US5813455 *Mar 11, 1997Sep 29, 1998Amoco CoporationChemical dispensing system
US6039122 *Jul 15, 1999Mar 21, 2000Gonzalez; LeonelMethods and apparatus for automatically lauching sticks of various materials into oil and gas wells
US6044905 *May 20, 1998Apr 4, 2000The Harrison Investment TrustChemical stick storage and delivery system
US6182765 *Jun 3, 1998Feb 6, 2001Halliburton Energy Services, Inc.System and method for deploying a plurality of tools into a subterranean well
US6223825 *Aug 21, 1997May 1, 2001Den Norske Stats Oljeselskap A.SSwivel
US6269875 *Feb 17, 2000Aug 7, 2001The Harrison Investment TrustChemical stick storage and delivery system
US6336238 *Feb 10, 2000Jan 8, 2002Oil States Industries, Inc.Multiple pig subsea pig launcher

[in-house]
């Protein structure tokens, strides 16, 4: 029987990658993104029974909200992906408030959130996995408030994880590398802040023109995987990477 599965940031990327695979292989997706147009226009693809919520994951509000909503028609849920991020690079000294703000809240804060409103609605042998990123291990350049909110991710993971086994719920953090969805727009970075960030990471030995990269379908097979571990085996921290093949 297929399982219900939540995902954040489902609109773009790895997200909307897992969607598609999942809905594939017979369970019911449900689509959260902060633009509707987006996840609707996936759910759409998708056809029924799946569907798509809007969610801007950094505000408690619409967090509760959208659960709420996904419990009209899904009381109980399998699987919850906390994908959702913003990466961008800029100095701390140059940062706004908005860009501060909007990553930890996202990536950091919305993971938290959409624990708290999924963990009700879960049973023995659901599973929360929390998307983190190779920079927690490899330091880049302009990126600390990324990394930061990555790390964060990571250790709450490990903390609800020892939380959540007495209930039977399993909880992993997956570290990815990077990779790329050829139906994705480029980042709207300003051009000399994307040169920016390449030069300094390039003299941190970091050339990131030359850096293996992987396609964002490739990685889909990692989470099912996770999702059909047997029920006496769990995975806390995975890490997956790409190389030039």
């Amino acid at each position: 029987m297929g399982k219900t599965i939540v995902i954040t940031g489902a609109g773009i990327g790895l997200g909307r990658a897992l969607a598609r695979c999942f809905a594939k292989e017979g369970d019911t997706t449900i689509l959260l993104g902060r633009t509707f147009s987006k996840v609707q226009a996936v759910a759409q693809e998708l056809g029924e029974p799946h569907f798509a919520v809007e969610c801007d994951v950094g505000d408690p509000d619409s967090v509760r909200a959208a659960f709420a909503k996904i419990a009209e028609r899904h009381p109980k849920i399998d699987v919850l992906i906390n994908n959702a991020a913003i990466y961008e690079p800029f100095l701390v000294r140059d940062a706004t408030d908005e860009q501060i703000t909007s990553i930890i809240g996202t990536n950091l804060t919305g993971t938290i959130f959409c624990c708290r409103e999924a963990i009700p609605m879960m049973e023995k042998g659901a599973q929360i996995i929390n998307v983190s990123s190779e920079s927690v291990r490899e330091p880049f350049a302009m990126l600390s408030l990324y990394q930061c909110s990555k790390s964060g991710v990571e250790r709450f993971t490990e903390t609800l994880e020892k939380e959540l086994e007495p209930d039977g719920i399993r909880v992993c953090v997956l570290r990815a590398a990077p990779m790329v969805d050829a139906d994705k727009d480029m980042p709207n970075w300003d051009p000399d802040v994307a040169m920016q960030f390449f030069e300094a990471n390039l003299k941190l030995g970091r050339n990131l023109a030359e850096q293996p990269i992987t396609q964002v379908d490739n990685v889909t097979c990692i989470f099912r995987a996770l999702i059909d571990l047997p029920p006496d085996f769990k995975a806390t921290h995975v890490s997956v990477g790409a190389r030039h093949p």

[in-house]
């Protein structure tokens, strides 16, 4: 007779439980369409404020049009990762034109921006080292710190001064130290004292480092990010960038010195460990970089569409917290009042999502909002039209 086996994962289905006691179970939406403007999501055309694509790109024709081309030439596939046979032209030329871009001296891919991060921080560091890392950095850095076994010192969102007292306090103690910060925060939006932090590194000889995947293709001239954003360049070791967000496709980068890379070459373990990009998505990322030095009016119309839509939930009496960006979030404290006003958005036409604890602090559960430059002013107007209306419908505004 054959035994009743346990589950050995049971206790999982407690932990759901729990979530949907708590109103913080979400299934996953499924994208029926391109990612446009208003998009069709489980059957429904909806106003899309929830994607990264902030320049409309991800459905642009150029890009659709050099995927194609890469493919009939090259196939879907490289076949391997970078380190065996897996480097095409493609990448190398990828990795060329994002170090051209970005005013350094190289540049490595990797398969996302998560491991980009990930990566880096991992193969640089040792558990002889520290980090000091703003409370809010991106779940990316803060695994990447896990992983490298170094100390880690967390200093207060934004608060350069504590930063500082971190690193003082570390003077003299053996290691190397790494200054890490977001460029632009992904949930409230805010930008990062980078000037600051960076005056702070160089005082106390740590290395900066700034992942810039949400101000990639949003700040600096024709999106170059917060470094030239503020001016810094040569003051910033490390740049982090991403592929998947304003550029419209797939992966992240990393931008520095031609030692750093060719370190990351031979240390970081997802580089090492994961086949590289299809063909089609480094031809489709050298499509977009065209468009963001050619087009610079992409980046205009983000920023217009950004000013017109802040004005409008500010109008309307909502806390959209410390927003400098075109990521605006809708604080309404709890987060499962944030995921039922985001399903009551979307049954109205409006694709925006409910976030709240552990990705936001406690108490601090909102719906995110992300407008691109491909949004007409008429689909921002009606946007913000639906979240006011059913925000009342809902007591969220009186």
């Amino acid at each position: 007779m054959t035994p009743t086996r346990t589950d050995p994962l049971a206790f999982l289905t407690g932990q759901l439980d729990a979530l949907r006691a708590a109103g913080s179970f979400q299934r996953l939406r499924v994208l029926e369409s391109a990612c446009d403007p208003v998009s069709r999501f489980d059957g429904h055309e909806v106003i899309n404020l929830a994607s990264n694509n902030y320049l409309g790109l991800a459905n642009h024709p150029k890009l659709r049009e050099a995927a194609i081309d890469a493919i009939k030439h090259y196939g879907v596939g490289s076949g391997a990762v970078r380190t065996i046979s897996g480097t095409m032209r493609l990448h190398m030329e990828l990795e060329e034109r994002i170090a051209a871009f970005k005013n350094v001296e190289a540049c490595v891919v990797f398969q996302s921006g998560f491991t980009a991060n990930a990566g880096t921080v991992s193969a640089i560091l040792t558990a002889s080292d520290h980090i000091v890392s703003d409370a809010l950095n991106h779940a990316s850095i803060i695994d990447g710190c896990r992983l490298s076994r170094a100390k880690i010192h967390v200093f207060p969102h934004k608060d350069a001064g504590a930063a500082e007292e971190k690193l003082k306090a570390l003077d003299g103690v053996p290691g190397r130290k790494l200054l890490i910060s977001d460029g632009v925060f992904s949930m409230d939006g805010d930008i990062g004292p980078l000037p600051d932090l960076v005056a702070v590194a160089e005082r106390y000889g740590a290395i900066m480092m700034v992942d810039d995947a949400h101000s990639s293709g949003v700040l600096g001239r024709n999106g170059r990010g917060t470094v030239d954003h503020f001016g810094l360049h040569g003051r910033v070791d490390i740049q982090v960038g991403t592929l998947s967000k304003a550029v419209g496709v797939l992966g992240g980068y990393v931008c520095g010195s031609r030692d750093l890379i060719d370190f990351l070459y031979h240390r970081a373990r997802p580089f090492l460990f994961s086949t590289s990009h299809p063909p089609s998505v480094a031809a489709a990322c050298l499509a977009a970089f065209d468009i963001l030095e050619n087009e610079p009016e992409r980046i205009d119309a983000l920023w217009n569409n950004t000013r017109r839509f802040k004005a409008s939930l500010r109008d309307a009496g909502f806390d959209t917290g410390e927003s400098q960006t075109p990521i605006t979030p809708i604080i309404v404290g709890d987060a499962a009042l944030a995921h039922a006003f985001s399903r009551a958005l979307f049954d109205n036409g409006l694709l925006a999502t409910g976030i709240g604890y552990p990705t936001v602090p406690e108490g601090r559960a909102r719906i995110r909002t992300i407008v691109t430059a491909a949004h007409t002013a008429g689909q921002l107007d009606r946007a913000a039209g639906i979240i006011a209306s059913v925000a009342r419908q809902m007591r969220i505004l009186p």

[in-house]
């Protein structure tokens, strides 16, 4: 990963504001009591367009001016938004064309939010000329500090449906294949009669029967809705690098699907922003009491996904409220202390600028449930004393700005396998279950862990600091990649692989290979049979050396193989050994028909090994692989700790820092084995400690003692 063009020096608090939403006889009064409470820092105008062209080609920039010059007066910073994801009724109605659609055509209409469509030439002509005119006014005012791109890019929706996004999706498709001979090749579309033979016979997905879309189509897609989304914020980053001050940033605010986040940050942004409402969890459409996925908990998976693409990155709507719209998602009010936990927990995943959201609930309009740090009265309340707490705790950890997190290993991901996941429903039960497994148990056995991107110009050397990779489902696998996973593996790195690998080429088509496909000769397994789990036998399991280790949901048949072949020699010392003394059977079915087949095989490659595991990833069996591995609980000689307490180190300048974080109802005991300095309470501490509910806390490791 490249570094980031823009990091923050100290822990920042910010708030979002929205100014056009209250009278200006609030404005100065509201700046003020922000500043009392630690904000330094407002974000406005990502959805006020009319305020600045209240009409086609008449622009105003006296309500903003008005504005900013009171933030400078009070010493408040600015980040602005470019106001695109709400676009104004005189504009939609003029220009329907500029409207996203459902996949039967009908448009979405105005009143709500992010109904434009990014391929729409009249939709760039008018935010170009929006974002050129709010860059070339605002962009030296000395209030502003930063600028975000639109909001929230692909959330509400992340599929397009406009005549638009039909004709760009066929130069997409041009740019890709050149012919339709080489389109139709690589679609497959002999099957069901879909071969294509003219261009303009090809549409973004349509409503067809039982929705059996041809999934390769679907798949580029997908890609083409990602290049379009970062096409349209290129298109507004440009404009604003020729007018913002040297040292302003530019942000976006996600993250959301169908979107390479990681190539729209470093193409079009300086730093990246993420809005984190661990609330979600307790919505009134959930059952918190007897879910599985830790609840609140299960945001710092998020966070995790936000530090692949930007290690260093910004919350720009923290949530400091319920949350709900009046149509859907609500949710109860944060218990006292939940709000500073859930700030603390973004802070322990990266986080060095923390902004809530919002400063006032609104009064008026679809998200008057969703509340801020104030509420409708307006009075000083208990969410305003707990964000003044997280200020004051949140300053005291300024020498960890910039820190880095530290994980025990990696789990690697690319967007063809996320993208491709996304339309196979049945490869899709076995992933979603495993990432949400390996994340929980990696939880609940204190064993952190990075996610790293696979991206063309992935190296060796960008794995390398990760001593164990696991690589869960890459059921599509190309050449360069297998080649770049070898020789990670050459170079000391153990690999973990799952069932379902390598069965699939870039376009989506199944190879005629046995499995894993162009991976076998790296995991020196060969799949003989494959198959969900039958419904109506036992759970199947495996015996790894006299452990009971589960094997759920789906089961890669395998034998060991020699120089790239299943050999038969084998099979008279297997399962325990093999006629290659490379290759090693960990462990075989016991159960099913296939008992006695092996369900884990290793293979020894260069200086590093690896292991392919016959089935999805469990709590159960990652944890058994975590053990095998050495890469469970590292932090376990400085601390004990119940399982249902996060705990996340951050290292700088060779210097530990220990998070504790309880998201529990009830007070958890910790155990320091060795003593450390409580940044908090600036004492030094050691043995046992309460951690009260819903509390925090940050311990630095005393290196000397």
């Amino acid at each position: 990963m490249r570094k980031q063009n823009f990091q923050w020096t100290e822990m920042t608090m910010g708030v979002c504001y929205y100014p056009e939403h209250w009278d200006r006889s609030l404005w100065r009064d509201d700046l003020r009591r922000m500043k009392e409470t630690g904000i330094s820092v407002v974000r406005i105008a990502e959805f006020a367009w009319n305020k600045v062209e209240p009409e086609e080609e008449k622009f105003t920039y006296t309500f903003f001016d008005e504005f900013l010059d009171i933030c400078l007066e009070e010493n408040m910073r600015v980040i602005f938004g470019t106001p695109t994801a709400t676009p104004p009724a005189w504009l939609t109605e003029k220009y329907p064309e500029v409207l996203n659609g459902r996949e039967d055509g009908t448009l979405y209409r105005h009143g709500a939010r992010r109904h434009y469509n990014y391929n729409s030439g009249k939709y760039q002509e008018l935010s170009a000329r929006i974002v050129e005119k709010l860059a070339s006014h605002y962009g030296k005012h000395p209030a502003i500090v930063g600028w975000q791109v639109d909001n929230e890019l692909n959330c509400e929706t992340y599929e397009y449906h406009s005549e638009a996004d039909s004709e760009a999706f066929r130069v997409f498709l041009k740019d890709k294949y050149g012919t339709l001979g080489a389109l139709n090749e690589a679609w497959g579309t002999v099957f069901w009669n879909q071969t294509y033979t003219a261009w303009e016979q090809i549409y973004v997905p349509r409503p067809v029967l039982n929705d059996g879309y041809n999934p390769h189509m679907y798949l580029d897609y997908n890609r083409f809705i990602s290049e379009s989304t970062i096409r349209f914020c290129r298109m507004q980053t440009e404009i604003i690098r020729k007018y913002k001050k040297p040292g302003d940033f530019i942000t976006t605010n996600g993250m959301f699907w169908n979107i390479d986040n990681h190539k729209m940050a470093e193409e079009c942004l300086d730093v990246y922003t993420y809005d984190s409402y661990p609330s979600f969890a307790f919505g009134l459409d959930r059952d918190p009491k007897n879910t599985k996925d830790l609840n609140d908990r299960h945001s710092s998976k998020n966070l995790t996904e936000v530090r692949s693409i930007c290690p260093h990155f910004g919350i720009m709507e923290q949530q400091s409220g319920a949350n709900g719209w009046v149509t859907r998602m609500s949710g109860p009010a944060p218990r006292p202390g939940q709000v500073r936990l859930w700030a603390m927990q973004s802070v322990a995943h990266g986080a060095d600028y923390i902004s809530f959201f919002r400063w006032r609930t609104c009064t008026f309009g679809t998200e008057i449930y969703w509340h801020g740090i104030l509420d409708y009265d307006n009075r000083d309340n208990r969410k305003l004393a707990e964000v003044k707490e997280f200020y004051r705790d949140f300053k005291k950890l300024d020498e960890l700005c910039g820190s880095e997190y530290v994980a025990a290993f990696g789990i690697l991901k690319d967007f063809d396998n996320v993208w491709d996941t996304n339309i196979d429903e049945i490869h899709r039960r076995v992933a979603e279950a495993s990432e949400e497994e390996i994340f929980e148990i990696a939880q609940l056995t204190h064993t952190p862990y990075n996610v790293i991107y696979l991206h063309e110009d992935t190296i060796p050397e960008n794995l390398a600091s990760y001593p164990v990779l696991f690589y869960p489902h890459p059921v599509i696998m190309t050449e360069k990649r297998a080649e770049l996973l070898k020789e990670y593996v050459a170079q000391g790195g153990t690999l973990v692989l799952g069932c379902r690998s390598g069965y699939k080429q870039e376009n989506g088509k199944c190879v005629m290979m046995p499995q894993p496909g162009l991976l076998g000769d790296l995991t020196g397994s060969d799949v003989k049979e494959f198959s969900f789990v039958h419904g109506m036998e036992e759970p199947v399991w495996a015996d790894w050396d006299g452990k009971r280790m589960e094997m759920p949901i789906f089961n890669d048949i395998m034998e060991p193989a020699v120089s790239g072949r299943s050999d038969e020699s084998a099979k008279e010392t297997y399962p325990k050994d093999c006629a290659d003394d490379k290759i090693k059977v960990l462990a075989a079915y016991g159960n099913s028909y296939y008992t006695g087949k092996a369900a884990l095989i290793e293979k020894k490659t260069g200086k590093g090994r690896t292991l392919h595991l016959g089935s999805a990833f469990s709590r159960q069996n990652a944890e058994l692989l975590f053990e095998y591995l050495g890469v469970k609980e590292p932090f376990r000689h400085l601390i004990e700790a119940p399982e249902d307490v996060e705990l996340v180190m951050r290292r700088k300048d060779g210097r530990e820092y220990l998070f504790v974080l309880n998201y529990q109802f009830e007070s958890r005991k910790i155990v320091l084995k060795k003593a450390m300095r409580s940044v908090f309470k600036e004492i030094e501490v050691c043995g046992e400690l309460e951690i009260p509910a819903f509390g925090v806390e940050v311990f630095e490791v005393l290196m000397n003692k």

US20020040782Aug 2, 2001Apr 11, 2002Rytlewski Gary L.Subsea intervention
USRE36723May 2, 1997Jun 6, 2000Camco International Inc.Spoolable coiled tubing completion system
WO1992014029A1Feb 3, 1992Aug 20, 1992Subsea Well Services LtdApparatus for carrying out subsea wireline operations
WO2001048352A1Dec 22, 2000Jul 5, 2001Norske Stats OljeselskapA system for intervention of subsea wells
WO2002020938A1Aug 20, 2001Mar 14, 2002Offshore & Marine AsIntervention module for a well
Non-Patent Citations
Reference
1Albright, J. N. et al. "Microhole Drilling And Instrumentation", 4th Int. HDR FORUM, Stasbourg, Sep. 28-30, 1998.
2The Centre for Marine & Petroluem Technology, "DIODe-Drilling Independent Of Depth, The DIODe Project", 1999, pp. 1-8.
3The Centre for Marine & Petroluem Technology, "DIODe—Drilling Independent Of Depth, The DIODe Project", 1999, pp. 1-8.